The importance of resolution in games
Far Cry 4 creative director Alex Hutchinson recently stated that, in his opinion, resolution is not an important aspect of a game. At least not more important than the game being fun, interesting and enjoyable. “It’s certainly not something I care about in a game,” Hutchinson said in an interview with Total Xbox, “It feels weird to me that people are cool about playing a sort of retro pixel game, and yet the resolution somehow matters. It’s like: is it fun, is it interesting, is it new, is it fresh, are there interesting questions?”. The developer then goes on adding that he’s just “in for the experience, I’ll play a SNES game if it’s cool”.
Basically, Hutchinson, who develops a game that’s part of franchise mostly praised for its great visuals, tells us that gamers shouldn’t care so much about the resolution of a game. He’s right about aspects like gameplay and story being more important than graphics. The general consummers prefer next-generation graphics and won’t accept playing games at anything other than 1080p, but what good is a game that looks great and that’s it? What I’m trying to say here is that the most important thing about a game is being able to play it. In other words, if the gameplay mechanics are terrible, graphics don’t mean anything. Furthermore, even though we live in a time where multiplayer is king, stories still matter a lot. Take the Far Cry franchise for example. I’m pretty sure that Vaas, the famous villain from Far Cry 3 sold more copies than the multiplayer features did. And probably so will Pagan Min. Developers have to understand that people don’t only buy games for their multiplayer features. I mean, just look at Telltale’s adventure games. You know from the start that all you get is a great story and no multiplayer, but they still sell like hot bread.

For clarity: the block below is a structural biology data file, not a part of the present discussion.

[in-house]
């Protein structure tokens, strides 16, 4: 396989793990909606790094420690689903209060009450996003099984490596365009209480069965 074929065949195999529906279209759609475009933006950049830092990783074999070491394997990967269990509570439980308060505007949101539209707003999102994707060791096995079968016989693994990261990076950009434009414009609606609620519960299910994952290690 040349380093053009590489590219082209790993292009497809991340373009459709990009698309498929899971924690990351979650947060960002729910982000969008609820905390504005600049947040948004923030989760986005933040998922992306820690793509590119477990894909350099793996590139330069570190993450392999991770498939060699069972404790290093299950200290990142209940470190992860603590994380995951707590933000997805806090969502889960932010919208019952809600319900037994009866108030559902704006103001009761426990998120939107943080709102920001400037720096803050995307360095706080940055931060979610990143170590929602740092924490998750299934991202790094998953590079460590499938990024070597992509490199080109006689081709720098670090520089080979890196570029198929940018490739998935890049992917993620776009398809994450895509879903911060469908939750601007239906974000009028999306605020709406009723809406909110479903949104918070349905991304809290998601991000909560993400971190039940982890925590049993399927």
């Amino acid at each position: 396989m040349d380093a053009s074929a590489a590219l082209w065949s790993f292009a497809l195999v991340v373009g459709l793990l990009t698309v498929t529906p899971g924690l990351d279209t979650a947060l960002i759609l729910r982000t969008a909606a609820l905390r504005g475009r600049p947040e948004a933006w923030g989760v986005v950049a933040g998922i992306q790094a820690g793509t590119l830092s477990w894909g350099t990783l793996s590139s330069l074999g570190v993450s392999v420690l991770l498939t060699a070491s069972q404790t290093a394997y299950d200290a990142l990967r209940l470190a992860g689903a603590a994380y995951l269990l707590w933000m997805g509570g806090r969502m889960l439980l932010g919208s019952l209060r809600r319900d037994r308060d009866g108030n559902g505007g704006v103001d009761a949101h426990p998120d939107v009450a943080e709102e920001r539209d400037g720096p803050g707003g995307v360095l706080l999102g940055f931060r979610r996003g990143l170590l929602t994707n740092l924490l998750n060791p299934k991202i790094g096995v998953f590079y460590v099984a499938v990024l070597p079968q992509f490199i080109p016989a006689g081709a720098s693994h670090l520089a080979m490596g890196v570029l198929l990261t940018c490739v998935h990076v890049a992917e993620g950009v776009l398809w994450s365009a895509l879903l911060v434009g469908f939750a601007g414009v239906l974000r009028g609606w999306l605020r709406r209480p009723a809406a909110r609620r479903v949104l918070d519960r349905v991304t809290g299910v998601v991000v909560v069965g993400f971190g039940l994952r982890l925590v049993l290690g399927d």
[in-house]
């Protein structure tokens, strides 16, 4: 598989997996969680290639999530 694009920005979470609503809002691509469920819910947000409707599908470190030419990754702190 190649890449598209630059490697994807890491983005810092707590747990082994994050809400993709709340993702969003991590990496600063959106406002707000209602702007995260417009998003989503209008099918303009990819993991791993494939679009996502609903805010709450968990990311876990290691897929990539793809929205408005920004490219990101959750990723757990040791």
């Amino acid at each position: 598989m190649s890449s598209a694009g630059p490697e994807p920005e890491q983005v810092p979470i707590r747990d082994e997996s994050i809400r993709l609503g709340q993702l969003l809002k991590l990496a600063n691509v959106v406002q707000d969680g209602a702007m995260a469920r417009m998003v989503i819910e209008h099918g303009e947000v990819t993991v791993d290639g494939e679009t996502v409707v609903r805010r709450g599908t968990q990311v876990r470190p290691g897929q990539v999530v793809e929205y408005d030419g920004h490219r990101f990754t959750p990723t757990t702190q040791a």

Since we’re deviating from the main topic here, let’s get back to graphics. The “retro pixel game” referrenced by Hutchinson might just be Minecraft. This game literally looks like something you’d play on a good old 16-bit console and yet it has a huge fan base. Why? Because Mojang managed to create an experience that dragged many players in. You might argue that the game did in fact get an HD remaster on PS4 and Xbox One, but, despite the new, 1080p resolution, the graphics are basically the same (except for the extra pixels). Of course, the fans who bought and will buy the game on next-gen consoles won’t buy it for the 1080p resolution, but for the same reason mentioned above: it’s fun, and it has that something that drags people in.
So, let’s draw the line here. We established that there are several other aspects of a game that are equally or even more important than resolution. While a game running at a native 1080p resolution looks great (provided the gamer also owns a capable monitor), this aspect isn’t really as important as it is made out to be in order to sell next-gen consoles. Look at indie games, a lot of them don’t have next-gen graphics and yet they are equally or even more enjoyable than some AAA titles that are put out in questionable states so that publishers can milk popular franchises while they’re.. well, popular. Despite what anyone says, as long as a game is enjoyable, it doesn’t need to be able to run at full HD resolution.